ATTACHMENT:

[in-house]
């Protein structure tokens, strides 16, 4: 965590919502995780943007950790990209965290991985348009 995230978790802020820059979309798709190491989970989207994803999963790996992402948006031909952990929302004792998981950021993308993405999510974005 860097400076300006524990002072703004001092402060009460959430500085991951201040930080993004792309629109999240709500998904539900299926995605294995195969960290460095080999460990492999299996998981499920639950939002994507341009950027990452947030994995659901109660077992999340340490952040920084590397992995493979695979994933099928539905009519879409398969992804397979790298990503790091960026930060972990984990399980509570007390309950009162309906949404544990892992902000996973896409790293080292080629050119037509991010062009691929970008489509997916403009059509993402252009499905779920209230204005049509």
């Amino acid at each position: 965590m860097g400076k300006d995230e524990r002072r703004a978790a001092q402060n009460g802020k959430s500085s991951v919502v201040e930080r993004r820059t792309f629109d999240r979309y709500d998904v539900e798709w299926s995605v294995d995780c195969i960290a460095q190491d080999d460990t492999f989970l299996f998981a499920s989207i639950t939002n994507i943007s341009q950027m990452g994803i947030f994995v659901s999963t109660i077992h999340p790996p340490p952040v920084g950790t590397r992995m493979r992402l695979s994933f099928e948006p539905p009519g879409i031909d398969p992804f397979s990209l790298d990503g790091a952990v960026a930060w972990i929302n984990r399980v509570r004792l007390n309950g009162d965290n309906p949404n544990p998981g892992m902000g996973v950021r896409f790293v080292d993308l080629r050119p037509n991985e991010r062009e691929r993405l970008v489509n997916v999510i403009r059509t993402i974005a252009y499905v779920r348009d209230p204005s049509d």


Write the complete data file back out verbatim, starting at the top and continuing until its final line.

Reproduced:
[in-house]
């Protein structure tokens, strides 16, 4: 965590919502995780943007950790990209965290991985348009 995230978790802020820059979309798709190491989970989207994803999963790996992402948006031909952990929302004792998981950021993308993405999510974005 860097400076300006524990002072703004001092402060009460959430500085991951201040930080993004792309629109999240709500998904539900299926995605294995195969960290460095080999460990492999299996998981499920639950939002994507341009950027990452947030994995659901109660077992999340340490952040920084590397992995493979695979994933099928539905009519879409398969992804397979790298990503790091960026930060972990984990399980509570007390309950009162309906949404544990892992902000996973896409790293080292080629050119037509991010062009691929970008489509997916403009059509993402252009499905779920209230204005049509």
């Amino acid at each position: 965590m860097g400076k300006d995230e524990r002072r703004a978790a001092q402060n009460g802020k959430s500085s991951v919502v201040e930080r993004r820059t792309f629109d999240r979309y709500d998904v539900e798709w299926s995605v294995d995780c195969i960290a460095q190491d080999d460990t492999f989970l299996f998981a499920s989207i639950t939002n994507i943007s341009q950027m990452g994803i947030f994995v659901s999963t109660i077992h999340p790996p340490p952040v920084g950790t590397r992995m493979r992402l695979s994933f099928e948006p539905p009519g879409i031909d398969p992804f397979s990209l790298d990503g790091a952990v960026a930060w972990i929302n984990r399980v509570r004792l007390n309950g009162d965290n309906p949404n544990p998981g892992m902000g996973v950021r896409f790293v080292d993308l080629r050119p037509n991985e991010r062009e691929r993405l970008v489509n997916v999510i403009r059509t993402i974005a252009y499905v779920r348009d209230p204005s049509d």